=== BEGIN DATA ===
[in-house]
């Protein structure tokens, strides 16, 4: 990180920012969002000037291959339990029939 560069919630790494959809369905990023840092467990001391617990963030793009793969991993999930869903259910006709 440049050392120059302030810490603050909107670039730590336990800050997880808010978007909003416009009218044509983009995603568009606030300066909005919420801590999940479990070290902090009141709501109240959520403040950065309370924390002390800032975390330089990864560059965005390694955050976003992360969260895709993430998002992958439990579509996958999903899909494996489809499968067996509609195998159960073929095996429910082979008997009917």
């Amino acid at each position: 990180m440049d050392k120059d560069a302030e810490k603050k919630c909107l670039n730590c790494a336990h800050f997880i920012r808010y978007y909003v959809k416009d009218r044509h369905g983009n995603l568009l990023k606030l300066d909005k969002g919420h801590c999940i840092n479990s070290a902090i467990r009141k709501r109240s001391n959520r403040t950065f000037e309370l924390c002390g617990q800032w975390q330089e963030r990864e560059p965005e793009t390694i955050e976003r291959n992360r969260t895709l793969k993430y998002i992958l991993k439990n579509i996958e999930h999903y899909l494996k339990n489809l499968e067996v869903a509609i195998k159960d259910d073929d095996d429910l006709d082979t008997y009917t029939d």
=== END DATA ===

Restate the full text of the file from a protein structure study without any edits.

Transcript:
[in-house]
């Protein structure tokens, strides 16, 4: 990180920012969002000037291959339990029939 560069919630790494959809369905990023840092467990001391617990963030793009793969991993999930869903259910006709 440049050392120059302030810490603050909107670039730590336990800050997880808010978007909003416009009218044509983009995603568009606030300066909005919420801590999940479990070290902090009141709501109240959520403040950065309370924390002390800032975390330089990864560059965005390694955050976003992360969260895709993430998002992958439990579509996958999903899909494996489809499968067996509609195998159960073929095996429910082979008997009917």
């Amino acid at each position: 990180m440049d050392k120059d560069a302030e810490k603050k919630c909107l670039n730590c790494a336990h800050f997880i920012r808010y978007y909003v959809k416009d009218r044509h369905g983009n995603l568009l990023k606030l300066d909005k969002g919420h801590c999940i840092n479990s070290a902090i467990r009141k709501r109240s001391n959520r403040t950065f000037e309370l924390c002390g617990q800032w975390q330089e963030r990864e560059p965005e793009t390694i955050e976003r291959n992360r969260t895709l793969k993430y998002i992958l991993k439990n579509i996958e999930h999903y899909l494996k339990n489809l499968e067996v869903a509609i195998k159960d259910d073929d095996d429910l006709d082979t008997y009917t029939d």